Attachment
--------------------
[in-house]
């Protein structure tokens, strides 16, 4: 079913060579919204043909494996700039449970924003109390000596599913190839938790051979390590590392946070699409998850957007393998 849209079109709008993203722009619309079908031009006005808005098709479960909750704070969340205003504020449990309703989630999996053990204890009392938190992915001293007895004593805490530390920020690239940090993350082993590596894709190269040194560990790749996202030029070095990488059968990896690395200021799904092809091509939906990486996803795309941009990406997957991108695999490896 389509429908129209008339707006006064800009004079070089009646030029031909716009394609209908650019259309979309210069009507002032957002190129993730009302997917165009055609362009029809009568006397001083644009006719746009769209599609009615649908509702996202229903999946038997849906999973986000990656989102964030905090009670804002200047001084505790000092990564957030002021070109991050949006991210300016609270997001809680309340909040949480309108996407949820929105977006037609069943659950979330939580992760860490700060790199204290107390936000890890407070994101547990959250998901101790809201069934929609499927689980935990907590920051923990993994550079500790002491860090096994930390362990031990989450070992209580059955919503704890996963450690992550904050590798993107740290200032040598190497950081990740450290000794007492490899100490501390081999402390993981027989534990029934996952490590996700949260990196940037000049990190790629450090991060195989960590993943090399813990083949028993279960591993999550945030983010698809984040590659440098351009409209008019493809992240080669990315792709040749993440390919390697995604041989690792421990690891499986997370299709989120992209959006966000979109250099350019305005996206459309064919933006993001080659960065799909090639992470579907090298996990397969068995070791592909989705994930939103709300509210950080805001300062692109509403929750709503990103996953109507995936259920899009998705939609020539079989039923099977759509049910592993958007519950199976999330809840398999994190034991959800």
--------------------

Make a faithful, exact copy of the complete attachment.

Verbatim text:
[in-house]
């Protein structure tokens, strides 16, 4: 079913060579919204043909494996700039449970924003109390000596599913190839938790051979390590590392946070699409998850957007393998 849209079109709008993203722009619309079908031009006005808005098709479960909750704070969340205003504020449990309703989630999996053990204890009392938190992915001293007895004593805490530390920020690239940090993350082993590596894709190269040194560990790749996202030029070095990488059968990896690395200021799904092809091509939906990486996803795309941009990406997957991108695999490896 389509429908129209008339707006006064800009004079070089009646030029031909716009394609209908650019259309979309210069009507002032957002190129993730009302997917165009055609362009029809009568006397001083644009006719746009769209599609009615649908509702996202229903999946038997849906999973986000990656989102964030905090009670804002200047001084505790000092990564957030002021070109991050949006991210300016609270997001809680309340909040949480309108996407949820929105977006037609069943659950979330939580992760860490700060790199204290107390936000890890407070994101547990959250998901101790809201069934929609499927689980935990907590920051923990993994550079500790002491860090096994930390362990031990989450070992209580059955919503704890996963450690992550904050590798993107740290200032040598190497950081990740450290000794007492490899100490501390081999402390993981027989534990029934996952490590996700949260990196940037000049990190790629450090991060195989960590993943090399813990083949028993279960591993999550945030983010698809984040590659440098351009409209008019493809992240080669990315792709040749993440390919390697995604041989690792421990690891499986997370299709989120992209959006966000979109250099350019305005996206459309064919933006993001080659960065799909090639992470579907090298996990397969068995070791592909989705994930939103709300509210950080805001300062692109509403929750709503990103996953109507995936259920899009998705939609020539079989039923099977759509049910592993958007519950199976999330809840398999994190034991959800």